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Proposal Areas

Lower Piney

25,140 acres (39.3 square miles)

Setting
The proposed Lower Piney Addition occupies a large portion of the Piney River drainage. This river begins at Piney Lake, north of Vail, and flows into the Colorado River at State Bridge. The north portion of the area is on Piney Ridge, which separates Piney River from Sheephorn Creek. Many wooded tributary drainages dissect the landscape, which ranges in elevation from 7,800 feet on the Piney River to 11,107 feet at Chimney Rock. Spruce/fir forests dominate the hills, with lodgepole pine and aspen in the drainages.

What’s special about it

Ecology: Lower Piney supports large herds of elk and mule deer, and provides an important corridor between the Eagles Nest Wilderness Area and lower-elevation BLM and state-owned rangelands in the Kremmling area, and a corridor to the northern Gore Range.
Recreation: Use by hunters is quite heavy here in the autumn. Piney River supports an impressive diversity of native plants, and provides wonderful fishing opportunities. It is also eligible for Wild and Scenic River status due to its many remarkable values.

Potential threats

Motor recreation: Off-road motorized use occurs, damaging forest resources.
Logging: Lodgepole pine mortality caused by the mountain pine beetle has resulted in wide-spread calls for salvage logging. Any roads required for any timber treatments would cause soils damage, introduce noxious weeds, cause siltation of streams, usher in greatly expanded human uses and generally destroy roadless area values.

Division of Wildlife habitat qualities, species of significance
Lower Piney has areas of rolling valleys to very steep canyons; vegetation consists of spruce fir, aspen lodgepole pine, mountain shrubs, sagebrush, riparian and grassland meadows. The area supports abundant wildlife: elk, deer, black bear, mountain lion, moose, wild turkey, Colorado River Cutthroat trout, blue grouse, pine martin, snowshoe hare and lynx. The area contains extensive critical winter habitat for elk and deer, winter range, severe winter range, winter concentration areas, and migration corridors. In the summer, the area provides high quality habitat for elk and deer, summer range production areas and migration corridors. Moose colonized the area on their own and use the area as overall range. Colorado River Cutthroat trout are found in Piney River, Lava Creek and Elkhorn Park. The area is significant for its lack of roads and limited (2) system hiking trails. Illegal use by motorcycles and ATV’s is moving elk and deer onto private lands early in the hunting season. Due to the limited vehicle access and system trails, the area provides excellent solitude and abundant wildlife.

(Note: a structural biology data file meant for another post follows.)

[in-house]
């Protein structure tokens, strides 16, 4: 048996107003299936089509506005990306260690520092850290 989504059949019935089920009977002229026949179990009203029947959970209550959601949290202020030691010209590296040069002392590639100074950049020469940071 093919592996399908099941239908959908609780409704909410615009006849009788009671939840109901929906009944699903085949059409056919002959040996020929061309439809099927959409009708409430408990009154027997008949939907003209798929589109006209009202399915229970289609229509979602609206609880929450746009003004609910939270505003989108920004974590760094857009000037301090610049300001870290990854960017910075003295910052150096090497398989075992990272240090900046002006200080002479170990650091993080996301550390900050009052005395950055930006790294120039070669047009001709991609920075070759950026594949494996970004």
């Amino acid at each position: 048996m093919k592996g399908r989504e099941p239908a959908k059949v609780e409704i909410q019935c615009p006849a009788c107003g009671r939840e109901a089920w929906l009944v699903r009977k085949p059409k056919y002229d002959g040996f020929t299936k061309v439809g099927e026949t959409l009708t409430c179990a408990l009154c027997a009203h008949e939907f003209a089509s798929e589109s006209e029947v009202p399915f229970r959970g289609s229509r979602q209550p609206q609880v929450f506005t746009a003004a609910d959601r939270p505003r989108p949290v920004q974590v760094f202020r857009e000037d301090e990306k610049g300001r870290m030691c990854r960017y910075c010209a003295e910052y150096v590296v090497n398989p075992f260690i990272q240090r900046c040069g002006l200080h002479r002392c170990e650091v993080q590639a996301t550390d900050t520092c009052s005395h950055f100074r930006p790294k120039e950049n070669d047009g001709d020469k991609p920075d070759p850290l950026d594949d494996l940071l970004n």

Outreach results
The boundaries of this proposal have been extensively modified to allowed continued use of a popular snowmobiling area.

Continuing discussions
Additional boundary refinements might result from ongoing discussions with recreation user groups and with water supply providers.

Other info
The proposed Lower Piney Addition is the largest of 12 roadless areas that are contiguous with the Eagles Nest Wilderness Area, which together forms a roadless complex of over 168,000 acres (262 square miles).

How to get there
The proposed Lower Piney Addition to the Eagles Nest Wilderness Area is about 8 miles NE of Wolcott

  • From Wolcott, travel north on State Highway 131 for about 2 miles. Take Eagle County Road (CR) 6, which turns into FS 701 near Muddy Pass. From the pass, taking FS 744 to FS 406 to the east brings you near Marma Lake. Here you can catch the trail up Piney River (1884) into the Eagles Nest Wilderness Area. FS 701 continues along the southern boundary of the unit and continues all the way to Vail.
  • To reach the northern portion of the unit, go east on CR 6A and turn onto FS 445. This is a 4WD road. After about 6 miles, turn right on FS 444 on Piney Ridge. Three miles later, turn right on FS 401, and make subsequent forks onto FS 784, and FS 449. You are now on Piney Ridge. At the end of this road, look for Big Park Trail (1892) for access to the interior of this area. FS road 401 can also be reached from the Sheephorn Creek area to the NE.
  • The USGS 7 1⁄2' quads for the proposed Lower Piney Wilderness Area are Lava Creek, Piney Peak, Edwards, and Vail West.